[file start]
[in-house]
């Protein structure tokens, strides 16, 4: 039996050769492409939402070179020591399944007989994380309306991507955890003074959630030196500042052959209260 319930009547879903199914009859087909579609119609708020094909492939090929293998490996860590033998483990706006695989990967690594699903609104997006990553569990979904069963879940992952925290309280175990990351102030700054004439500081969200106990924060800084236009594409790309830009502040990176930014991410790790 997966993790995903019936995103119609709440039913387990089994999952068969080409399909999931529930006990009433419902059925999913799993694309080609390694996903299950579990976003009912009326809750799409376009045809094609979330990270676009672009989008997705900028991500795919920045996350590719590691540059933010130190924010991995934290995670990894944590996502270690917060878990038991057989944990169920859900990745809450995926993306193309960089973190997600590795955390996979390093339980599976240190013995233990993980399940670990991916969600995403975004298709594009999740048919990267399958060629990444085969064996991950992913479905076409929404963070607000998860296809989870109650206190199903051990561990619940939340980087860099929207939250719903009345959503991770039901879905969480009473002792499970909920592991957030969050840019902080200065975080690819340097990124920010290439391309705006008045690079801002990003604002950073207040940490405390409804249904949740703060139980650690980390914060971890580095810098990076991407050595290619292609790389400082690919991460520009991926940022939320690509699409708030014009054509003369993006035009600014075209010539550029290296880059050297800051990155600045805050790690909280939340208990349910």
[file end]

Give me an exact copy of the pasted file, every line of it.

[in-house]
């Protein structure tokens, strides 16, 4: 039996050769492409939402070179020591399944007989994380309306991507955890003074959630030196500042052959209260 319930009547879903199914009859087909579609119609708020094909492939090929293998490996860590033998483990706006695989990967690594699903609104997006990553569990979904069963879940992952925290309280175990990351102030700054004439500081969200106990924060800084236009594409790309830009502040990176930014991410790790 997966993790995903019936995103119609709440039913387990089994999952068969080409399909999931529930006990009433419902059925999913799993694309080609390694996903299950579990976003009912009326809750799409376009045809094609979330990270676009672009989008997705900028991500795919920045996350590719590691540059933010130190924010991995934290995670990894944590996502270690917060878990038991057989944990169920859900990745809450995926993306193309960089973190997600590795955390996979390093339980599976240190013995233990993980399940670990991916969600995403975004298709594009999740048919990267399958060629990444085969064996991950992913479905076409929404963070607000998860296809989870109650206190199903051990561990619940939340980087860099929207939250719903009345959503991770039901879905969480009473002792499970909920592991957030969050840019902080200065975080690819340097990124920010290439391309705006008045690079801002990003604002950073207040940490405390409804249904949740703060139980650690980390914060971890580095810098990076991407050595290619292609790389400082690919991460520009991926940022939320690509699409708030014009054509003369993006035009600014075209010539550029290296880059050297800051990155600045805050790690909280939340208990349910």